Synopsis by Hal Erickson
In this Cold War spy classic, Holly Martins (Joseph Cotten), a third-rate American pulp novelist, arrives in postwar Vienna, where he has been promised a job by his old friend Harry Lime (Orson Welles). Upon his arrival, Martins discovers that Lime has been killed in a traffic accident, and that his funeral is taking place immediately. At the graveside, Martins meets outwardly affable Major Calloway (Trevor Howard) and actress Anna Schmidt (Alida Valli), who is weeping copiously. When Calloway tells Martins that the late Harry Lime was a thief and murderer, the loyal Martins is at first outraged. Gradually, he discovers not only that Calloway was right but also that the man lying in the coffin in the film's early scenes was not Harry Lime at all--and that Lime is still very much alive (he was the mysterious "third man" at the scene of the fatal accident). Thus the stage is set for the movie's famous climactic confrontation in the sewers of Vienna--and the even more famous final shot, in which Martins pays emotionally for doing "the right thing." Written by Graham Greene, The Third Man is an essential classic, made even more so by the insistent zither music of Anton Karas. The film is currently available in both an American and British release version; the American print, with an introduction by Joseph Cotten, is slightly shorter than the British version, which is narrated by director Carol Reed. Nominated for several Academy Awards, The Third Man won Best Cinematography for Robert Krasker.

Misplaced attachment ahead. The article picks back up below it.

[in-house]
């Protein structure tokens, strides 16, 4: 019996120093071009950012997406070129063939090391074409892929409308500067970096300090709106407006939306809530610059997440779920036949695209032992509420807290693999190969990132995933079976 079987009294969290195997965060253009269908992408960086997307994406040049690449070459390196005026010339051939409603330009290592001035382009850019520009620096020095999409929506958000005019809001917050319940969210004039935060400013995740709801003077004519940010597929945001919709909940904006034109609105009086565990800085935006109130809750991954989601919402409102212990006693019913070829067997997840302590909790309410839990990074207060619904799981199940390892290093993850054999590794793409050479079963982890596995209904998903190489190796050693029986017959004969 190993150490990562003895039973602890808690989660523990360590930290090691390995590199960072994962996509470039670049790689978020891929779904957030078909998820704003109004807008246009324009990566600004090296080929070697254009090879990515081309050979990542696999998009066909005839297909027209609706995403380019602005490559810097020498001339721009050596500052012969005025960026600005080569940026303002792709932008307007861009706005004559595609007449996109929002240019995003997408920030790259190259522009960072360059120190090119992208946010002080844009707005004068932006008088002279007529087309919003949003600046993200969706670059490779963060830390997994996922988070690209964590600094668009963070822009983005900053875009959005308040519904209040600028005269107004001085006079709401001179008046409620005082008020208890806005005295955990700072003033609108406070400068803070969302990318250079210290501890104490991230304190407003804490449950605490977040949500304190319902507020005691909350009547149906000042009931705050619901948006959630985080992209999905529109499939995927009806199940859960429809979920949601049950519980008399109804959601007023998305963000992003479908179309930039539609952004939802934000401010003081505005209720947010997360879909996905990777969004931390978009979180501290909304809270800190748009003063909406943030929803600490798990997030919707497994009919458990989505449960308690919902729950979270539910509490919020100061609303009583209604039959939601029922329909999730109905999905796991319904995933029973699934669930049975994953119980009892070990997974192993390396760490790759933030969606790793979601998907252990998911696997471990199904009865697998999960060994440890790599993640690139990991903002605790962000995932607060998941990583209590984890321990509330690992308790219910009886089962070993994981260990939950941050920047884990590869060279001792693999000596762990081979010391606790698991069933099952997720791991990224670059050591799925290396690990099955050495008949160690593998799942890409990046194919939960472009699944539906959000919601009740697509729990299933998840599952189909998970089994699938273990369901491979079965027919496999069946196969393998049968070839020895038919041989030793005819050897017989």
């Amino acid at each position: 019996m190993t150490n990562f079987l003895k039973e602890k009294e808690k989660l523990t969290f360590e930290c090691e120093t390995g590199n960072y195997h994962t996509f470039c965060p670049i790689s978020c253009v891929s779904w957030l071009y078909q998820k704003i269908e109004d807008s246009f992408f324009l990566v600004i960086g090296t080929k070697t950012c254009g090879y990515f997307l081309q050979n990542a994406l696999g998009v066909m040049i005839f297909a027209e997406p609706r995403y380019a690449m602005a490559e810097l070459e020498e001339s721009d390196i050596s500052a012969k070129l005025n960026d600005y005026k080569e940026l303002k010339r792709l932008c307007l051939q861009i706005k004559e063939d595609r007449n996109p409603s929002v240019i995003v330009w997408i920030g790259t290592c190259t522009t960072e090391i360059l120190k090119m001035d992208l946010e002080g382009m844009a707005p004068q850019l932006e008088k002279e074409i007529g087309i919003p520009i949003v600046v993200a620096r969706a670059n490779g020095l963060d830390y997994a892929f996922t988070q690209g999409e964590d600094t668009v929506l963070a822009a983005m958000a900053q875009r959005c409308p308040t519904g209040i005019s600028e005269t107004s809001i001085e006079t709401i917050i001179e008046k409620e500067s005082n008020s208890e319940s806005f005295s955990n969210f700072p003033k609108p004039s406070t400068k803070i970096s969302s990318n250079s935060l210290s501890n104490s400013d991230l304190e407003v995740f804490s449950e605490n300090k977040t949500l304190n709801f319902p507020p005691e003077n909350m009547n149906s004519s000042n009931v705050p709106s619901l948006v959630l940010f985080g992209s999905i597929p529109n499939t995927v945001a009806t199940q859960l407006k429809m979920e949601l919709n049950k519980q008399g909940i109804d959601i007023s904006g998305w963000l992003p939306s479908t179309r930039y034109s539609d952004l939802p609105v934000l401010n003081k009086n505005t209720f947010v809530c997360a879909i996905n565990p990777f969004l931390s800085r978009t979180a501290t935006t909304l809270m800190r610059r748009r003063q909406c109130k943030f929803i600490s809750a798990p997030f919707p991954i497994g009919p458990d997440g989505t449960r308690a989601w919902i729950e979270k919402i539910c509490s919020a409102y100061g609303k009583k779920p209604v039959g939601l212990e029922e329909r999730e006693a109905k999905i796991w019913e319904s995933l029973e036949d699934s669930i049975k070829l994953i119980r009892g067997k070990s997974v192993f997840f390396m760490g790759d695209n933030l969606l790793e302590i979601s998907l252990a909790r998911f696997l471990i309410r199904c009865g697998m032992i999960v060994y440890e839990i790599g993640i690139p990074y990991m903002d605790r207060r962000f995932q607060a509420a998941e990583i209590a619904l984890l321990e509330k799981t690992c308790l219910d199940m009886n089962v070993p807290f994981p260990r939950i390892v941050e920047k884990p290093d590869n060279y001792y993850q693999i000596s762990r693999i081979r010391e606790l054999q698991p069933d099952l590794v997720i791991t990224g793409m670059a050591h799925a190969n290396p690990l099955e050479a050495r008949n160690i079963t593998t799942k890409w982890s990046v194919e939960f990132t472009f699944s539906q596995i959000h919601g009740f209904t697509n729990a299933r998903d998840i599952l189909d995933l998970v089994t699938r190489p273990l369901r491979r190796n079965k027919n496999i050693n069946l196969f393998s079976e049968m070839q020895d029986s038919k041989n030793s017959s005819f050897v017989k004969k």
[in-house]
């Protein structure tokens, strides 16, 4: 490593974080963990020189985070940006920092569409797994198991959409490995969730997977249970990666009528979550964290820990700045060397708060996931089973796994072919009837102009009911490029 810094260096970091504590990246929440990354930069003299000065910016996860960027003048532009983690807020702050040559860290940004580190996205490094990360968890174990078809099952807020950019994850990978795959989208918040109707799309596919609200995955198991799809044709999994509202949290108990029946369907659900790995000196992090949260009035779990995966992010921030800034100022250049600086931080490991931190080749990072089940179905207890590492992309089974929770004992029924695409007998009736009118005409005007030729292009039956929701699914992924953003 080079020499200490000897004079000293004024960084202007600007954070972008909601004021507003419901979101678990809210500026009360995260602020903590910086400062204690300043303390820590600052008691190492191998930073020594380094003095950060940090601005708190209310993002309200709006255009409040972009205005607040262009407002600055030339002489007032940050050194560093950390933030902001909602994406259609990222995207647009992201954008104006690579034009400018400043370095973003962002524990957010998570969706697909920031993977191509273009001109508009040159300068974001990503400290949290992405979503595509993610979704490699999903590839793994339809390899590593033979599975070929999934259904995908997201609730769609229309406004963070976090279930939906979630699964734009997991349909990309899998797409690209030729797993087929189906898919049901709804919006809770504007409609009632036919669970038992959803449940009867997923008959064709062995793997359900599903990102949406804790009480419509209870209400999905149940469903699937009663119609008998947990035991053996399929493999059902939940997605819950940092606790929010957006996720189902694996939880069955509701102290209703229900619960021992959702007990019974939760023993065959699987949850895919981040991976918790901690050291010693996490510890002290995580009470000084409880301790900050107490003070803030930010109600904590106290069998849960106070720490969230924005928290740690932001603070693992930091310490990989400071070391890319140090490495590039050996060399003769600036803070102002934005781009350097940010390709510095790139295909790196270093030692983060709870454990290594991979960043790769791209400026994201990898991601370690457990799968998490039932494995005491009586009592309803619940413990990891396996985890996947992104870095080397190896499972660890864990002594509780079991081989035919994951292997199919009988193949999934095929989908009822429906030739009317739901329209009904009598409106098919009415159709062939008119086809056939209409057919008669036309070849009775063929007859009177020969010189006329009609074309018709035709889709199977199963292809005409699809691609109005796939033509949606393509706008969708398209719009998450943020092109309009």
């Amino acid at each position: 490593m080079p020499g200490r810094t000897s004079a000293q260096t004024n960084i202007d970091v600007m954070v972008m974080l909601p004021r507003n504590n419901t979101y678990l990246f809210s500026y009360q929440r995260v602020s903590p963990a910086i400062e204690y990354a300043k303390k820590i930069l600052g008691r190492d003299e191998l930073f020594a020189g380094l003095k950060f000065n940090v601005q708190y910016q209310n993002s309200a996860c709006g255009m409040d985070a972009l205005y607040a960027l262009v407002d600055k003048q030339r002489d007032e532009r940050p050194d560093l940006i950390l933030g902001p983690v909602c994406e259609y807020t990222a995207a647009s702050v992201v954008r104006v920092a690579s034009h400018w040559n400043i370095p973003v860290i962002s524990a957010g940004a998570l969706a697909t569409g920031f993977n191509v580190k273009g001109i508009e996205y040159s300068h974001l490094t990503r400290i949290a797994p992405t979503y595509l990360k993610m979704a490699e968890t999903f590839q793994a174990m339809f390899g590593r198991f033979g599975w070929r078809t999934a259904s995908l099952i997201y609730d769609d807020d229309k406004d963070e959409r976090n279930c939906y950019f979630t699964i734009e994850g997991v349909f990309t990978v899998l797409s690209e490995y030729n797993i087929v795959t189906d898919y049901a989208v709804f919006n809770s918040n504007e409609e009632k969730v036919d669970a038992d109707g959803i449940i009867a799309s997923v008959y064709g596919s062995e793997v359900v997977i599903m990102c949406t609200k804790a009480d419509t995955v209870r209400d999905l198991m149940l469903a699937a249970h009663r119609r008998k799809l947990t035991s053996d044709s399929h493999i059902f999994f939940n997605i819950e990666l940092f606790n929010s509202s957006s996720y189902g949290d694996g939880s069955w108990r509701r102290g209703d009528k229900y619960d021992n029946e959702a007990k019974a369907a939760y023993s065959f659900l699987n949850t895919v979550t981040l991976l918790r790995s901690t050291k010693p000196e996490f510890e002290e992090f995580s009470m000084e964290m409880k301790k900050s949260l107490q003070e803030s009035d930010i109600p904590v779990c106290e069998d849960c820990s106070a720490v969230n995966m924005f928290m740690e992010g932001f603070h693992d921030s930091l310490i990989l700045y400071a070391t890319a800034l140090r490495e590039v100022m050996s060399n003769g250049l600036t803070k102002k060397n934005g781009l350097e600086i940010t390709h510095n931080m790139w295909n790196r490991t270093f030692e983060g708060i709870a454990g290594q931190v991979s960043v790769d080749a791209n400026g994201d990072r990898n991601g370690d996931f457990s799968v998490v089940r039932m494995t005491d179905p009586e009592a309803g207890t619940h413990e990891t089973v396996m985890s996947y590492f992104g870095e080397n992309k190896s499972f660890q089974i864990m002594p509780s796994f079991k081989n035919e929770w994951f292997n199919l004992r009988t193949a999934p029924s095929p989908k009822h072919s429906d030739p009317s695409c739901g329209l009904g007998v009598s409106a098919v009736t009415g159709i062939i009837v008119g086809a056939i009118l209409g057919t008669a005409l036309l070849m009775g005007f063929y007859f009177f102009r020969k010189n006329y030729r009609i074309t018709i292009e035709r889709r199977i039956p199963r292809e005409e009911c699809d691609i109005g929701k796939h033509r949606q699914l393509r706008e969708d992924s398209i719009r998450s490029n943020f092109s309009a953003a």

black-market, drug-dealer, espionage, friendship, investigation, killing, manhunt, murder, political-intrigue, writing
High Artistic Quality, High Historical Importance